Other awards included the Ahmed El Mehallawi Family Award, given to Hanin Aboutaleb, mechanical engineering, for demonstrating strong academic achievement and a commitment to community service; Ahmed H. Zewail Prize for Excellence in the Sciences and Humanities, received by Haitham Kandeel, chemistry; Nadia Younes Award for Public and Humanitarian Service, given to May Seoud, political science; Student Government Cup, presented to Salma El-Lakany, architectural engineering; Dr. Abdel Rahman El Sawy Award for the highest-ranking student in the engineering department who has been a Public School Scholarship recipient, earned by Samah Ahmed, computer engineering; and Samiha El Barkouky Award in Egyptology, given to Masamune Nakagawa, Egyptology.
At the graduate commencement, Sheikh Hussein Al-Banawi, chairman and chief executive officer of The Industrial Group and author of The Unknown Leader, explained to graduates that leadership is a lifetime journey where wealth should not be the ultimate goal. “Leadership often begins with an aspiring dream, and the most powerful dreams aren’t about wealth,” he affirmed. “I’ve rarely seen people who aim purely at wealth end up happy. What intrigues and inspires us in the stories of people we admire is generally not the money they may have accumulated, but rather the goals they attained, the obstacles they overcame and the legacies they left behind. These are what make a story worth repeating. The scars of battle are far more captivating and impressive than the medals of victory.”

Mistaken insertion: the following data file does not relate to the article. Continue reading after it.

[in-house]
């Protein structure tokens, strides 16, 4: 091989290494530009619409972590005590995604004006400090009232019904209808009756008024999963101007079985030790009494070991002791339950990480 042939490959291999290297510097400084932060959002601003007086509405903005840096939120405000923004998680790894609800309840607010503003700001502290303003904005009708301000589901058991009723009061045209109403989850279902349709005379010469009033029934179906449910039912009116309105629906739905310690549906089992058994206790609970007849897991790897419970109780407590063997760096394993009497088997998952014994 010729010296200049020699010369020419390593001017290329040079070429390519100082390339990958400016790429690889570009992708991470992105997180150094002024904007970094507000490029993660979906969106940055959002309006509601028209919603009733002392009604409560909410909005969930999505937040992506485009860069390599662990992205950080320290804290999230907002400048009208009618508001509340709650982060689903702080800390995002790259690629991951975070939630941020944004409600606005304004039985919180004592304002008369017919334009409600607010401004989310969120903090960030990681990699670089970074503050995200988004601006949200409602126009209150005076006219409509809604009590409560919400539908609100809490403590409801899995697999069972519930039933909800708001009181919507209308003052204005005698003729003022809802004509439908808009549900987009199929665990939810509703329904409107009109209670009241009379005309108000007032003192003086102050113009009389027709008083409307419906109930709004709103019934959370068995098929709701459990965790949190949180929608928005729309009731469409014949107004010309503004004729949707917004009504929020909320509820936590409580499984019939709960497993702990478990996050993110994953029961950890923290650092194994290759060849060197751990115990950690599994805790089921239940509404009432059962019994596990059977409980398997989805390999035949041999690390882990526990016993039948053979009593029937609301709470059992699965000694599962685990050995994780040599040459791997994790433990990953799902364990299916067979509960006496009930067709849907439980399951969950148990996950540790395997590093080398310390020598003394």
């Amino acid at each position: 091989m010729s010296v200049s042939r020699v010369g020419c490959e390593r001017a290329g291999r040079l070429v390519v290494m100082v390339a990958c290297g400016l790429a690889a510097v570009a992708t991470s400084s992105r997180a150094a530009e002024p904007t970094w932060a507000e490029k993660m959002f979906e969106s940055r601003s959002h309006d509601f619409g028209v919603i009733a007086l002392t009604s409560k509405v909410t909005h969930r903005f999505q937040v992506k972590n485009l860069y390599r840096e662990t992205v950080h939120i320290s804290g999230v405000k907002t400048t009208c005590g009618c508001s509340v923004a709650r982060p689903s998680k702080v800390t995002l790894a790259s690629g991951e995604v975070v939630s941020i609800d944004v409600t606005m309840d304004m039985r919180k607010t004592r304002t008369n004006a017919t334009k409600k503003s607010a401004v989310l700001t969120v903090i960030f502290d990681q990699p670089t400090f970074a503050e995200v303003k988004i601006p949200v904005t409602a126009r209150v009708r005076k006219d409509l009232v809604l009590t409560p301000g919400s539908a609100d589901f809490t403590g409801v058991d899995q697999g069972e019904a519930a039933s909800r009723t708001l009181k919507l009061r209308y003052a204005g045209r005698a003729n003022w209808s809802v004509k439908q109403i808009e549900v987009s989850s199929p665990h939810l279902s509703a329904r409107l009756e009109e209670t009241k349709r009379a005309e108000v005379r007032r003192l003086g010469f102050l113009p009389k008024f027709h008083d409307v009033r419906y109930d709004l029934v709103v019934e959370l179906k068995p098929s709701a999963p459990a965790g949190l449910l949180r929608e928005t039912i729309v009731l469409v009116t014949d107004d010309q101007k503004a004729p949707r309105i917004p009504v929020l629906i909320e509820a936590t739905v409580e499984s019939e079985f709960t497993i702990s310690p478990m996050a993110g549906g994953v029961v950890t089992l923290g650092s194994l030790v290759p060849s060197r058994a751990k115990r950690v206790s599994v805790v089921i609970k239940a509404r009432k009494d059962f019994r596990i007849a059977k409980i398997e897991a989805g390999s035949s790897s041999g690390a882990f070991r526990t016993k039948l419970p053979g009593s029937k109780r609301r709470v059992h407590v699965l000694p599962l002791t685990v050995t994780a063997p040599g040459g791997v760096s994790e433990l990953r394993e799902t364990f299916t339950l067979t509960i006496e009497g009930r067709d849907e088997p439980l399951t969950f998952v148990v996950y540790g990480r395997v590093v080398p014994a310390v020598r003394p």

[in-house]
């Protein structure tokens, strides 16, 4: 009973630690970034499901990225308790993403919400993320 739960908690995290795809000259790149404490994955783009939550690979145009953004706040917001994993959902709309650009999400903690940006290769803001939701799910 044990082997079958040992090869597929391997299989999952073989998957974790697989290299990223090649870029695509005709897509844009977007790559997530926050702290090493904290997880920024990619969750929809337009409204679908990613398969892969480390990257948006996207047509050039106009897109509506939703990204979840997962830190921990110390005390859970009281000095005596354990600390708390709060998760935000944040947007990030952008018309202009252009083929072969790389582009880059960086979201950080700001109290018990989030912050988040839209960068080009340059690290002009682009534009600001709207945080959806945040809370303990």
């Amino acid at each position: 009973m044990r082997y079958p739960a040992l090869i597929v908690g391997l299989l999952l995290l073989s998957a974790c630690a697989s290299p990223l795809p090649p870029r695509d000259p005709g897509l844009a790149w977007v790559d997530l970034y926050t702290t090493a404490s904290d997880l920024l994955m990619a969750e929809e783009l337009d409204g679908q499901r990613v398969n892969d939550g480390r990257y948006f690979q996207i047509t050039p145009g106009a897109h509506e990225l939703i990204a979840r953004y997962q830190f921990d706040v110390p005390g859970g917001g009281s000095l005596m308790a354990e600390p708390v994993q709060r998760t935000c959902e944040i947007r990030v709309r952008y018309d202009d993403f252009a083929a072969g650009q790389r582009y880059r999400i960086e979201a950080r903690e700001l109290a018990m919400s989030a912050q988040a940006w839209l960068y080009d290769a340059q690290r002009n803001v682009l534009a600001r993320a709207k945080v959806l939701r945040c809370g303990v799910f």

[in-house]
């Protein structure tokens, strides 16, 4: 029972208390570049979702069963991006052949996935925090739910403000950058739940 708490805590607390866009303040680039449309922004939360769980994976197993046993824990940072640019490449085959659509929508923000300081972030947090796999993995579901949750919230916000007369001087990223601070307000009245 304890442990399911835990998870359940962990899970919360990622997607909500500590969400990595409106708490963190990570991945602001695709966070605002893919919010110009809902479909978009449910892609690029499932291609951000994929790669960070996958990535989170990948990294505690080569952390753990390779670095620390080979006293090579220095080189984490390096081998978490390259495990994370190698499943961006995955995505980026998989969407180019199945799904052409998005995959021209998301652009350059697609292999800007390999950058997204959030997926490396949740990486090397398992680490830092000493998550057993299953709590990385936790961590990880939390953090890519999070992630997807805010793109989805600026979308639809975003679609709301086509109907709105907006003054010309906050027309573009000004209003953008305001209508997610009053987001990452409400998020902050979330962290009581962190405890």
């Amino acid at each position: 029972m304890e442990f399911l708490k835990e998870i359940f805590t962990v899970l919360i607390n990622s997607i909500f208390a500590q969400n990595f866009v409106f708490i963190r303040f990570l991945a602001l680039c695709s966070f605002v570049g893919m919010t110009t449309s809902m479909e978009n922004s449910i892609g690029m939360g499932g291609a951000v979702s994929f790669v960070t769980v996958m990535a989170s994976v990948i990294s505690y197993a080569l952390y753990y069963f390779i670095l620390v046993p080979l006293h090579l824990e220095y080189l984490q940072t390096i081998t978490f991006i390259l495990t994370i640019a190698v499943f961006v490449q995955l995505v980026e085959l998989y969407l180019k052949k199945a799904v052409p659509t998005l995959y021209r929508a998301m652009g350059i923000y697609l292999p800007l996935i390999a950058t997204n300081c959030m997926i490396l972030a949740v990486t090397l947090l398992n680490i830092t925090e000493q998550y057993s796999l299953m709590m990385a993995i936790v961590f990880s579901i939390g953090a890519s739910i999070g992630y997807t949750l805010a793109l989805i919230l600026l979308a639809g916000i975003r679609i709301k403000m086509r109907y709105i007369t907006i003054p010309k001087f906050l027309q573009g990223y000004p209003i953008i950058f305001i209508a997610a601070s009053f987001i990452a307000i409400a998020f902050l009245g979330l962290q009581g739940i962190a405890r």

Al-Banawi argued that leaders, “are not born; they are developed and, as such, they are self-developed.” He then went on to explain nine steps in the journey of self-discovery that aspiring leaders must undertake:
1) Discover what makes you tick, what drives you internally.
2) Listen to feedback of all colors.
3) Invest in yourself for lifetime learning.
4) Savor the sweet taste of failure.
5) Find a mentor, and you’ll find a treasure trove for life.
6) Weave a supportive network the right way.
7) Develop a magnetic personal voice.
8) Take time for reflection.
9) Don’t rush the process of self-development.